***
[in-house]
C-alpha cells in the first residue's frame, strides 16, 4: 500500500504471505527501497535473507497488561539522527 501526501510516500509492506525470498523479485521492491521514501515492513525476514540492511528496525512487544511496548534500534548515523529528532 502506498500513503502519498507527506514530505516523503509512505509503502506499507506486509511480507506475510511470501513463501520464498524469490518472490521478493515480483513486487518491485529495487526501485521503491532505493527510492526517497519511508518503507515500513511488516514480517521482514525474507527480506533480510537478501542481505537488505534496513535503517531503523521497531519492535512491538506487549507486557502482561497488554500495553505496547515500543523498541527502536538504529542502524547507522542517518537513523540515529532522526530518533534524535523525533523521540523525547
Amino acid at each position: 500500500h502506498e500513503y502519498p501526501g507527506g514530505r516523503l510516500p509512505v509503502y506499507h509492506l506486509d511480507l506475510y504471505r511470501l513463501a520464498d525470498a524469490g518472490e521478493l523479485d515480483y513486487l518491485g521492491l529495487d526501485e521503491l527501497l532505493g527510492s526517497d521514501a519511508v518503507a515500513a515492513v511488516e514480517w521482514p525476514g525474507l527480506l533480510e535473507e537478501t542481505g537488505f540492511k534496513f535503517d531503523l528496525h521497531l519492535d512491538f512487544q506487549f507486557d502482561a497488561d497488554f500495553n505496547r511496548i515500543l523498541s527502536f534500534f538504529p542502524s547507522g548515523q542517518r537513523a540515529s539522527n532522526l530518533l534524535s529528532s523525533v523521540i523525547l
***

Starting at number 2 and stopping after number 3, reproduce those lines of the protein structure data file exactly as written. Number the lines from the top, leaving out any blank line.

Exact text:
C-alpha cells in the first residue's frame, strides 16, 4: 500500500504471505527501497535473507497488561539522527 501526501510516500509492506525470498523479485521492491521514501515492513525476514540492511528496525512487544511496548534500534548515523529528532 502506498500513503502519498507527506514530505516523503509512505509503502506499507506486509511480507506475510511470501513463501520464498524469490518472490521478493515480483513486487518491485529495487526501485521503491532505493527510492526517497519511508518503507515500513511488516514480517521482514525474507527480506533480510537478501542481505537488505534496513535503517531503523521497531519492535512491538506487549507486557502482561497488554500495553505496547515500543523498541527502536538504529542502524547507522542517518537513523540515529532522526530518533534524535523525533523521540523525547
Amino acid at each position: 500500500h502506498e500513503y502519498p501526501g507527506g514530505r516523503l510516500p509512505v509503502y506499507h509492506l506486509d511480507l506475510y504471505r511470501l513463501a520464498d525470498a524469490g518472490e521478493l523479485d515480483y513486487l518491485g521492491l529495487d526501485e521503491l527501497l532505493g527510492s526517497d521514501a519511508v518503507a515500513a515492513v511488516e514480517w521482514p525476514g525474507l527480506l533480510e535473507e537478501t542481505g537488505f540492511k534496513f535503517d531503523l528496525h521497531l519492535d512491538f512487544q506487549f507486557d502482561a497488561d497488554f500495553n505496547r511496548i515500543l523498541s527502536f534500534f538504529p542502524s547507522g548515523q542517518r537513523a540515529s539522527n532522526l530518533l534524535s529528532s523525533v523521540i523525547l